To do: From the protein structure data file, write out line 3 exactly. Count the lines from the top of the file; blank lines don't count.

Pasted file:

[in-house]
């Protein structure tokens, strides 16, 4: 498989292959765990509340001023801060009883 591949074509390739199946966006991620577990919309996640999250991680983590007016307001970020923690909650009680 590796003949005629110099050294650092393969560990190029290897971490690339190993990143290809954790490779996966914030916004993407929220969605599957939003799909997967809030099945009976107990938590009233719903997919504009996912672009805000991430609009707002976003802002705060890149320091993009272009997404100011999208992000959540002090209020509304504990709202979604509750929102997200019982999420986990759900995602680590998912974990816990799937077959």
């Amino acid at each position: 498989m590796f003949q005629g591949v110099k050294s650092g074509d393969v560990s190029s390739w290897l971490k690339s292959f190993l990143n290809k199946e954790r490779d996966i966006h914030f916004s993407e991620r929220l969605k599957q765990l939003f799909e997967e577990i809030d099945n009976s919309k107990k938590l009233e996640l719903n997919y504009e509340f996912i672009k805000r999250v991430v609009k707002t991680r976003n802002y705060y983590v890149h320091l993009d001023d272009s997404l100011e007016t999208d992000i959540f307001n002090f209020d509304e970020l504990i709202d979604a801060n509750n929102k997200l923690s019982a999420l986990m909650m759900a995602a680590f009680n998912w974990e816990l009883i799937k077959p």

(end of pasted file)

């Amino acid at each position: 498989m590796f003949q005629g591949v110099k050294s650092g074509d393969v560990s190029s390739w290897l971490k690339s292959f190993l990143n290809k199946e954790r490779d996966i966006h914030f916004s993407e991620r929220l969605k599957q765990l939003f799909e997967e577990i809030d099945n009976s919309k107990k938590l009233e996640l719903n997919y504009e509340f996912i672009k805000r999250v991430v609009k707002t991680r976003n802002y705060y983590v890149h320091l993009d001023d272009s997404l100011e007016t999208d992000i959540f307001n002090f209020d509304e970020l504990i709202d979604a801060n509750n929102k997200l923690s019982a999420l986990m909650m759900a995602a680590f009680n998912w974990e816990l009883i799937k077959p």